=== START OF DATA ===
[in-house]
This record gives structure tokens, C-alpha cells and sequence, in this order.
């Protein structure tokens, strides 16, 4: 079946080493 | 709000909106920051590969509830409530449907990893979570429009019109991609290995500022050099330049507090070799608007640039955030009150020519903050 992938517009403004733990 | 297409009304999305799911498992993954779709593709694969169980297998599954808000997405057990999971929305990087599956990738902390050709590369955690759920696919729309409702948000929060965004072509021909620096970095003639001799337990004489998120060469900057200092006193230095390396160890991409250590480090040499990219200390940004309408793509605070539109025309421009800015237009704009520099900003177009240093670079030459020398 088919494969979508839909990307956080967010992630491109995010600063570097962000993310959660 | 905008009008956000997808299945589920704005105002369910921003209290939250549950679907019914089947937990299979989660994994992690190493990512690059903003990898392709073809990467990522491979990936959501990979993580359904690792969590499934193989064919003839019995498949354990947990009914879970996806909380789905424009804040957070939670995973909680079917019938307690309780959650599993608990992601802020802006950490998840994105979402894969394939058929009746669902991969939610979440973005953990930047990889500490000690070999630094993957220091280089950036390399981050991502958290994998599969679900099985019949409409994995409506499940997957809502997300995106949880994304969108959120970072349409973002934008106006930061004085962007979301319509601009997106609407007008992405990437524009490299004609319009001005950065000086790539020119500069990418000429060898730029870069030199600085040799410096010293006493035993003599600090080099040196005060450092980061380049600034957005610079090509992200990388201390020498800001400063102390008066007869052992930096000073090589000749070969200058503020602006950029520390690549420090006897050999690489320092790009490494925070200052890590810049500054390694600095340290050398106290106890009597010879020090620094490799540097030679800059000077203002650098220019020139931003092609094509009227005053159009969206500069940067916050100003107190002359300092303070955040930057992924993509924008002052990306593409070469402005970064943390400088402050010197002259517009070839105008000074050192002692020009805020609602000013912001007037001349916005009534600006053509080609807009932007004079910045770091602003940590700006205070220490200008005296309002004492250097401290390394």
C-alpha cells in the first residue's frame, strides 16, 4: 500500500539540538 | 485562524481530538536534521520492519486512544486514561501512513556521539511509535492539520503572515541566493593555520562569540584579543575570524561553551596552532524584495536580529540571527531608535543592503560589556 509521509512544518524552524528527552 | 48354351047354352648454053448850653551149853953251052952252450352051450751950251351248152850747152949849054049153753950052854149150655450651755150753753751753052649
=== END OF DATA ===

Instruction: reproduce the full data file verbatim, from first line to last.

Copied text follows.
[in-house]
This record gives structure tokens, C-alpha cells and sequence, in this order.
């Protein structure tokens, strides 16, 4: 079946080493 | 709000909106920051590969509830409530449907990893979570429009019109991609290995500022050099330049507090070799608007640039955030009150020519903050 992938517009403004733990 | 297409009304999305799911498992993954779709593709694969169980297998599954808000997405057990999971929305990087599956990738902390050709590369955690759920696919729309409702948000929060965004072509021909620096970095003639001799337990004489998120060469900057200092006193230095390396160890991409250590480090040499990219200390940004309408793509605070539109025309421009800015237009704009520099900003177009240093670079030459020398 088919494969979508839909990307956080967010992630491109995010600063570097962000993310959660 | 905008009008956000997808299945589920704005105002369910921003209290939250549950679907019914089947937990299979989660994994992690190493990512690059903003990898392709073809990467990522491979990936959501990979993580359904690792969590499934193989064919003839019995498949354990947990009914879970996806909380789905424009804040957070939670995973909680079917019938307690309780959650599993608990992601802020802006950490998840994105979402894969394939058929009746669902991969939610979440973005953990930047990889500490000690070999630094993957220091280089950036390399981050991502958290994998599969679900099985019949409409994995409506499940997957809502997300995106949880994304969108959120970072349409973002934008106006930061004085962007979301319509601009997106609407007008992405990437524009490299004609319009001005950065000086790539020119500069990418000429060898730029870069030199600085040799410096010293006493035993003599600090080099040196005060450092980061380049600034957005610079090509992200990388201390020498800001400063102390008066007869052992930096000073090589000749070969200058503020602006950029520390690549420090006897050999690489320092790009490494925070200052890590810049500054390694600095340290050398106290106890009597010879020090620094490799540097030679800059000077203002650098220019020139931003092609094509009227005053159009969206500069940067916050100003107190002359300092303070955040930057992924993509924008002052990306593409070469402005970064943390400088402050010197002259517009070839105008000074050192002692020009805020609602000013912001007037001349916005009534600006053509080609807009932007004079910045770091602003940590700006205070220490200008005296309002004492250097401290390394």
C-alpha cells in the first residue's frame, strides 16, 4: 500500500539540538 | 485562524481530538536534521520492519486512544486514561501512513556521539511509535492539520503572515541566493593555520562569540584579543575570524561553551596552532524584495536580529540571527531608535543592503560589556 509521509512544518524552524528527552 | 48354351047354352648454053448850653551149853953251052952252450352051450751950251351248152850747152949849054049153753950052854149150655450651755150753753751753052649